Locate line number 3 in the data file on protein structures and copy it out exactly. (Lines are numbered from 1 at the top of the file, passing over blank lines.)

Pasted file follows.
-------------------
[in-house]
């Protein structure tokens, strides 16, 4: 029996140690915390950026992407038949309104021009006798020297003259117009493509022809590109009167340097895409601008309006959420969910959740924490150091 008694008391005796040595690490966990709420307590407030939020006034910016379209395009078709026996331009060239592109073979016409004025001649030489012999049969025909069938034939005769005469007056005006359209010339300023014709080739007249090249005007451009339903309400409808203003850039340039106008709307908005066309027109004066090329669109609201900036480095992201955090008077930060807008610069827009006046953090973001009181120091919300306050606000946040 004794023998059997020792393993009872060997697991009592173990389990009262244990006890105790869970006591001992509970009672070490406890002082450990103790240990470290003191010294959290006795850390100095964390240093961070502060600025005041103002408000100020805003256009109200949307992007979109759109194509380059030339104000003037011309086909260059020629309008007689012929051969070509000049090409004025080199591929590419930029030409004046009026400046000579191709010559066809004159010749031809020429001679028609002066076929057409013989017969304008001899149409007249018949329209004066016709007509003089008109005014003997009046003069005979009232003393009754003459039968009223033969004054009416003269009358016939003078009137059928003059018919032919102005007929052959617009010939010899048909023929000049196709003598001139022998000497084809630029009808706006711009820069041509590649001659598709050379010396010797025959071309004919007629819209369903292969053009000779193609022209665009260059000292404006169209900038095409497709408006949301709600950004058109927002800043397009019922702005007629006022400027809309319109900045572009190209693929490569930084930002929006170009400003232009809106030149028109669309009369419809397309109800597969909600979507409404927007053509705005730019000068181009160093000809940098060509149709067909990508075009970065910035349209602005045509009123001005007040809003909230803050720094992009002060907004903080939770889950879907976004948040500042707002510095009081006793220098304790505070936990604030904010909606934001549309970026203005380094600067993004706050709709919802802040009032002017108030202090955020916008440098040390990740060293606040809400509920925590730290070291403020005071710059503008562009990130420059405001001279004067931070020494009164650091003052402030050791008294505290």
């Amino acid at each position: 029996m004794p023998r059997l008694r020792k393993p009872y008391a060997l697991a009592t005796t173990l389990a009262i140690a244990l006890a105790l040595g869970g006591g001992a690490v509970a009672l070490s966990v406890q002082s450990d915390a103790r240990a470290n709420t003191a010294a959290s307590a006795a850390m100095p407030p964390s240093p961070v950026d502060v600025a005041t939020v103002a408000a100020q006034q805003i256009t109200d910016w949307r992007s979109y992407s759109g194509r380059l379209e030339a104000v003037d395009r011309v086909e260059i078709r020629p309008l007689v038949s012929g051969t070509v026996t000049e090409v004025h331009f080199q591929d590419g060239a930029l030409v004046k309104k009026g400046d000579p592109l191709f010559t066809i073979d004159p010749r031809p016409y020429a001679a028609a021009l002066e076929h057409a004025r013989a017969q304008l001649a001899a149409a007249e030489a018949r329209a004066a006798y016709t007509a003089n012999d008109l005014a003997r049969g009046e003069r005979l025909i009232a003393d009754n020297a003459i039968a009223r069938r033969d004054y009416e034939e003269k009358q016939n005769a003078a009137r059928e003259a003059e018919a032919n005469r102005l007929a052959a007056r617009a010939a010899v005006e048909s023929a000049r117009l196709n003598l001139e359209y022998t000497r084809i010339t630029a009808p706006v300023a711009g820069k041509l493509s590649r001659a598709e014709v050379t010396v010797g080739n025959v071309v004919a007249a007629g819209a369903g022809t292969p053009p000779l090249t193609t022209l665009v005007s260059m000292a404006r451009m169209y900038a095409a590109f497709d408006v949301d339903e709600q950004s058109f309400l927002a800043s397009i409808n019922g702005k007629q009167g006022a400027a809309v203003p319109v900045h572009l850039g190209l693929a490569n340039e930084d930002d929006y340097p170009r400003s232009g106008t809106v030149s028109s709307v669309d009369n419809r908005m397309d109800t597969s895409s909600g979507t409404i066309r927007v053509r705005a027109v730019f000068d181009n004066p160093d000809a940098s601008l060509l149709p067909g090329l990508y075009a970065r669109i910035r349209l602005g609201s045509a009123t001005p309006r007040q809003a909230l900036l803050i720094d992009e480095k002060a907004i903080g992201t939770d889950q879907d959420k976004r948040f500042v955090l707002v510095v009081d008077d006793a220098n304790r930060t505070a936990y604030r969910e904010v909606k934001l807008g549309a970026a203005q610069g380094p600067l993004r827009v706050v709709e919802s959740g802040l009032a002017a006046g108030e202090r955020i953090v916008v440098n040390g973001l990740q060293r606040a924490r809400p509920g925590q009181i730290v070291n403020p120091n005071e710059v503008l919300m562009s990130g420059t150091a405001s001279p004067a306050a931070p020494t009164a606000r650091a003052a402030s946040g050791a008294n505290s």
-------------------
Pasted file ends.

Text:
């Amino acid at each position: 029996m004794p023998r059997l008694r020792k393993p009872y008391a060997l697991a009592t005796t173990l389990a009262i140690a244990l006890a105790l040595g869970g006591g001992a690490v509970a009672l070490s966990v406890q002082s450990d915390a103790r240990a470290n709420t003191a010294a959290s307590a006795a850390m100095p407030p964390s240093p961070v950026d502060v600025a005041t939020v103002a408000a100020q006034q805003i256009t109200d910016w949307r992007s979109y992407s759109g194509r380059l379209e030339a104000v003037d395009r011309v086909e260059i078709r020629p309008l007689v038949s012929g051969t070509v026996t000049e090409v004025h331009f080199q591929d590419g060239a930029l030409v004046k309104k009026g400046d000579p592109l191709f010559t066809i073979d004159p010749r031809p016409y020429a001679a028609a021009l002066e076929h057409a004025r013989a017969q304008l001649a001899a149409a007249e030489a018949r329209a004066a006798y016709t007509a003089n012999d008109l005014a003997r049969g009046e003069r005979l025909i009232a003393d009754n020297a003459i039968a009223r069938r033969d004054y009416e034939e003269k009358q016939n005769a003078a009137r059928e003259a003059e018919a032919n005469r102005l007929a052959a007056r617009a010939a010899v005006e048909s023929a000049r117009l196709n003598l001139e359209y022998t000497r084809i010339t630029a009808p706006v300023a711009g820069k041509l493509s590649r001659a598709e014709v050379t010396v010797g080739n025959v071309v004919a007249a007629g819209a369903g022809t292969p053009p000779l090249t193609t022209l665009v005007s260059m000292a404006r451009m169209y900038a095409a590109f497709d408006v949301d339903e709600q950004s058109f309400l927002a800043s397009i409808n019922g702005k007629q009167g006022a400027a809309v203003p319109v900045h572009l850039g190209l693929a490569n340039e930084d930002d929006y340097p170009r400003s232009g106008t809106v030149s028109s709307v669309d009369n419809r908005m397309d109800t597969s895409s909600g979507t409404i066309r927007v053509r705005a027109v730019f000068d181009n004066p160093d000809a940098s601008l060509l149709p067909g090329l990508y075009a970065r669109i910035r349209l602005g609201s045509a009123t001005p309006r007040q809003a909230l900036l803050i720094d992009e480095k002060a907004i903080g992201t939770d889950q879907d959420k976004r948040f500042v955090l707002v510095v009081d008077d006793a220098n304790r930060t505070a936990y604030r969910e904010v909606k934001l807008g549309a970026a203005q610069g380094p600067l993004r827009v706050v709709e919802s959740g802040l009032a002017a006046g108030e202090r955020i953090v916008v440098n040390g973001l990740q060293r606040a924490r809400p509920g925590q009181i730290v070291n403020p120091n005071e710059v503008l919300m562009s990130g420059t150091a405001s001279p004067a306050a931070p020494t009164a606000r650091a003052a402030s946040g050791a008294n505290s």